Six myths about land reform

Mark Oppenheimer says the EWC debate is based on a series of false premises

Six Myths About Land Reform that show the folly of meddling with the Bill of Rights     

Parliament plans to change the property clause in our Constitution to allow the state to expropriate land without compensation (EWC). Government alleges that EWC is necessary to restore land that was stolen during Apartheid; to redistribute land so that home ownership matches racial demographics; and to appease an electorate that is crying out for land.

President Ramaphosa not only claims that EWC won’t hurt the economy, but that it will bring more people into the fold by helping beneficiaries become farmers. Before altering the Bill of Rights, we should do some much-needed myth busting.

Myth One: Land has not been given back to its rightful owners

South Africa has a dark history of land theft. Justice requires that the wrongs of the past are addressed by awarding compensation to the victims of land dispossession. Over the last 23 years, the land claims court has resolved over 95% of the claims that have arisen. Over 1.8 Million individuals have received compensation either in the form of land or money and fewer than 3500 claims remain unresolved.

Myth Two: Home ownership is skewed along racial lines

Amidst the cry for land reform is the claim that we need to have a more equitable distribution of land based on the country’s racial demographics. We should be suspicious of racial demographic thinking because it’s exactly what the Apartheid government specialised in. However, for those who are sympathetic to it, the home ownership data demonstrates that racial groups own homes in almost perfect proportion to their numbers.

Myth Three: People are crying out for land

When South Africans are asked about the country’s most serious unresolved problems, almost 40% identify unemployment, 33% raise a lack of service delivery, while less than 1% are concerned about land distribution.

When people win their land claim cases, they are given the choice of receiving land or financial compensation. In 92% of cases, people choose money over land. This shouldn’t come as much of a surprise, because money translates into freedom. Beneficiaries can use that money to start businesses, pay off debts or invest in the market. The facts show that land is not a burning issue for ordinary citizens. It’s an issue being capitalised on by a few radicals with big loudhailers.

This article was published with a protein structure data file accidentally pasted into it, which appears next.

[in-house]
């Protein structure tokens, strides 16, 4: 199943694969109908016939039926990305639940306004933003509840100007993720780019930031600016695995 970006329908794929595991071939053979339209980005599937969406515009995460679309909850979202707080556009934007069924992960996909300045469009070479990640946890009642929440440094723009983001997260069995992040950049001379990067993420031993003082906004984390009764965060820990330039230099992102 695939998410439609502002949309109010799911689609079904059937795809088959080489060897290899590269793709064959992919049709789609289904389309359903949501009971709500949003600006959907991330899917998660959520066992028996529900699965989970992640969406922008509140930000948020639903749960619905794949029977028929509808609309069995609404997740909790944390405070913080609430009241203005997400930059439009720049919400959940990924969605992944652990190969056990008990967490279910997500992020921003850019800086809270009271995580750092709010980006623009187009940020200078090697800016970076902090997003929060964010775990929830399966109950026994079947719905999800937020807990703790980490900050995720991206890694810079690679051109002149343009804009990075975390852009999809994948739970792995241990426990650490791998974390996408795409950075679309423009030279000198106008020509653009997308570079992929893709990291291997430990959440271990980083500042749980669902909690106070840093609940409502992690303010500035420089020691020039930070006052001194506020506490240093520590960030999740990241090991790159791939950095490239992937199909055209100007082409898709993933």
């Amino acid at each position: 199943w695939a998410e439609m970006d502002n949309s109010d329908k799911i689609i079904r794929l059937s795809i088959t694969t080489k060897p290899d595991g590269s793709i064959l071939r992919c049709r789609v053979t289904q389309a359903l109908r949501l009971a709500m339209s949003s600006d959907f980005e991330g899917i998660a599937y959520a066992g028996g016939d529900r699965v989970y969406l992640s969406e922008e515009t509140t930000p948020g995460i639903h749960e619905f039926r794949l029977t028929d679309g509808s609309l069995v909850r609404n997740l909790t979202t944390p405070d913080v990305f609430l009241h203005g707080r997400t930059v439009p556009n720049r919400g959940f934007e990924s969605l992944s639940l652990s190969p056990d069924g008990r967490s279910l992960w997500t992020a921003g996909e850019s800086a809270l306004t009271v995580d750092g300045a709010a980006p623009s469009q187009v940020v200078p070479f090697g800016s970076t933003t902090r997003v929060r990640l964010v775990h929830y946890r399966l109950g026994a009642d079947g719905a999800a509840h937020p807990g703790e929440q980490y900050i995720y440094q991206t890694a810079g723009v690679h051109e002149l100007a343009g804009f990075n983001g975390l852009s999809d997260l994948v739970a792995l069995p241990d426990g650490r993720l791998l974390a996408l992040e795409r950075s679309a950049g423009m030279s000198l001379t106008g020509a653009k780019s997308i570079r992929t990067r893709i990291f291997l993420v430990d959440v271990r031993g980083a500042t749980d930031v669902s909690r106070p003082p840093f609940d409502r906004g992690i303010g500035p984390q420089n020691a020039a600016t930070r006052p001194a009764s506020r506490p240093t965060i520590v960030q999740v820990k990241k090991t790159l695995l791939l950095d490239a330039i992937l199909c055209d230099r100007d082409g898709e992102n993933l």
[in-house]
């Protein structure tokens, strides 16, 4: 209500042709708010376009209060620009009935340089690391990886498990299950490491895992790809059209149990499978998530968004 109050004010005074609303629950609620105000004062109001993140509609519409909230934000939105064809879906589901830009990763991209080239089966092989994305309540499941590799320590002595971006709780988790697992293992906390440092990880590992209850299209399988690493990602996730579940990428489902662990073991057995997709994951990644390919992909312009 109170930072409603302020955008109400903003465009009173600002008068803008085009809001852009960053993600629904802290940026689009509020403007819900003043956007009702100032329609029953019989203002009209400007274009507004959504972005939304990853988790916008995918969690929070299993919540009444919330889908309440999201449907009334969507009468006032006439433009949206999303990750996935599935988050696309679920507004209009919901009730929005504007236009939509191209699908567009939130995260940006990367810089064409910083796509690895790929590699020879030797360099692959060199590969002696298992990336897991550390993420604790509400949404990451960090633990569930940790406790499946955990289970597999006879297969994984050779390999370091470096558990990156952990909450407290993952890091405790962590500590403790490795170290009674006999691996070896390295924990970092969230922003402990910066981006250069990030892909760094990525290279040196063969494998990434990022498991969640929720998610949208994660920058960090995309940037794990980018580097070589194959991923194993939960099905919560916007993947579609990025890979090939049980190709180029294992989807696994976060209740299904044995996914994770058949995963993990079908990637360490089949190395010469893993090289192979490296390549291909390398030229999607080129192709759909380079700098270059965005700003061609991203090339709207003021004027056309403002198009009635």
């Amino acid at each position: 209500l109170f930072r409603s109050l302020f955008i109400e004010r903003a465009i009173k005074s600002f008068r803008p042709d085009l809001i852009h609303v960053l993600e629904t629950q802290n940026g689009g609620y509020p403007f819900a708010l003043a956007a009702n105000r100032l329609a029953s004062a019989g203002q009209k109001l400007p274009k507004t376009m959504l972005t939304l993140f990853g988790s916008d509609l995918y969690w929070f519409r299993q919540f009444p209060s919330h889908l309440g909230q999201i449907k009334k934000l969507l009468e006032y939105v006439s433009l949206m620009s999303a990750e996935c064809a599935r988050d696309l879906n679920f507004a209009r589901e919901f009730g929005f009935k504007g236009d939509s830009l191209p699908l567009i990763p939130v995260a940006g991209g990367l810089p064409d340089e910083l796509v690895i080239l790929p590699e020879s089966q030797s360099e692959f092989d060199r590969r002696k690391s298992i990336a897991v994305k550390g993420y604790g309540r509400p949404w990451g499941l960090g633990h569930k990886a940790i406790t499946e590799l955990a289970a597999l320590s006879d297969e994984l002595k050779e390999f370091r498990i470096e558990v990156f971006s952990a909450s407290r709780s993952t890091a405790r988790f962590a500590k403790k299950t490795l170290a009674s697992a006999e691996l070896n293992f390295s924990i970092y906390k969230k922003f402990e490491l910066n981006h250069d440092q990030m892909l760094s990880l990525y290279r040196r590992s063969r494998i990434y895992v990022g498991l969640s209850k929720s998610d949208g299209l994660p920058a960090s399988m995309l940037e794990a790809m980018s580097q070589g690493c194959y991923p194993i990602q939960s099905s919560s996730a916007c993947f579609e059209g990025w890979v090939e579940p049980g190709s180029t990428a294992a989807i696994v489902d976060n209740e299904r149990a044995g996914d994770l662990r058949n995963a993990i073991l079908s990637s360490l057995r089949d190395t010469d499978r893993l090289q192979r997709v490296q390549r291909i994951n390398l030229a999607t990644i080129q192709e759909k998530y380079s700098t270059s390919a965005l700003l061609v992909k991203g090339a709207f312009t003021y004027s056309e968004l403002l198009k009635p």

Myth Four: Anyone can be a farmer

Government spent over R1.4 billion buying farms in the Eastern Cape to redistribute to aspirant farmers. Of the 265 farms purchased, only 26 remain viable. In 90% of those cases, once thriving farms that produced food and employment are now in ruin. Being a farmer is not easy. It’s a technical job that requires an enormous amount of time, expertise, and money.

Myth Five: The Constitution Impedes Land Reform

Section 25 of the Constitution provides a roadmap for land reform while ensuring that no one is arbitrarily deprived of property. It empowers the state to expropriate property in the public interest, which includes land reform. A classic case would be the construction of the Gautrain project which needed to run through privately owned land; or the acquisition of land to build RDP homes. The Constitution recognises that in such cases private owners deserve compensation and the following test is used:

“The amount of the compensation and the time and manner of payment must be just and equitable, reflecting an equitable balance between the public interest and the interests of those affected, having regard to all relevant circumstances, including -

(a) the current use of the property;

(b) the history of the acquisition and use of the property;

(c) the market value of the property;

(d) the extent of direct state investment and subsidy in the acquisition and beneficial capital improvement of the property; and

(e) the purpose of the expropriation.”

Myth Six: EWC won’t damage the economy

This is akin to saying that a vow of celibacy won’t affect your sex life. Unfortunately, life involves trade-offs. You can’t remove property rights and have a flourishing economy. Foreign investors won’t risk having their land confiscated in South Africa when they can pick any number of other nations that will protect their investments.

One doesn’t have to look at Mao’s Cultural Revolution or the horrors of Stalin’s regime to know how bad this idea is. When Mugabe implemented EWC in Zimbabwe it led to the world’s worst case of hyperinflation. It wasn’t just the original land owners that were hurt, the average man on the street was left destitute after the economy was annihilated.

What this means

Once the above myths about land reform have been revealed, the following becomes apparent. Almost all victims of land dispossession have been compensated. Homeownership matches racial demographics. Barring a few opportunistic politicians, almost no one views land reform as a burning issue. The transfer of functioning farms to ill equipped beneficiaries has been a spectacular failure. EWC has been tried in communist regimes around the world and it has wrought riches for a few elites and devastation for everyone else.

We have an internationally lauded Constitution premised on freedom, dignity, and equality. We have never altered our Bill of Rights and the evidence shows that there is no reason to do so now.

*All statistics have been sourced from the Institute of Race Relations

Mark Oppenheimer is a practising advocate and member of the Johannesburg Bar.

A version of this article first appeared in the Sunday Times.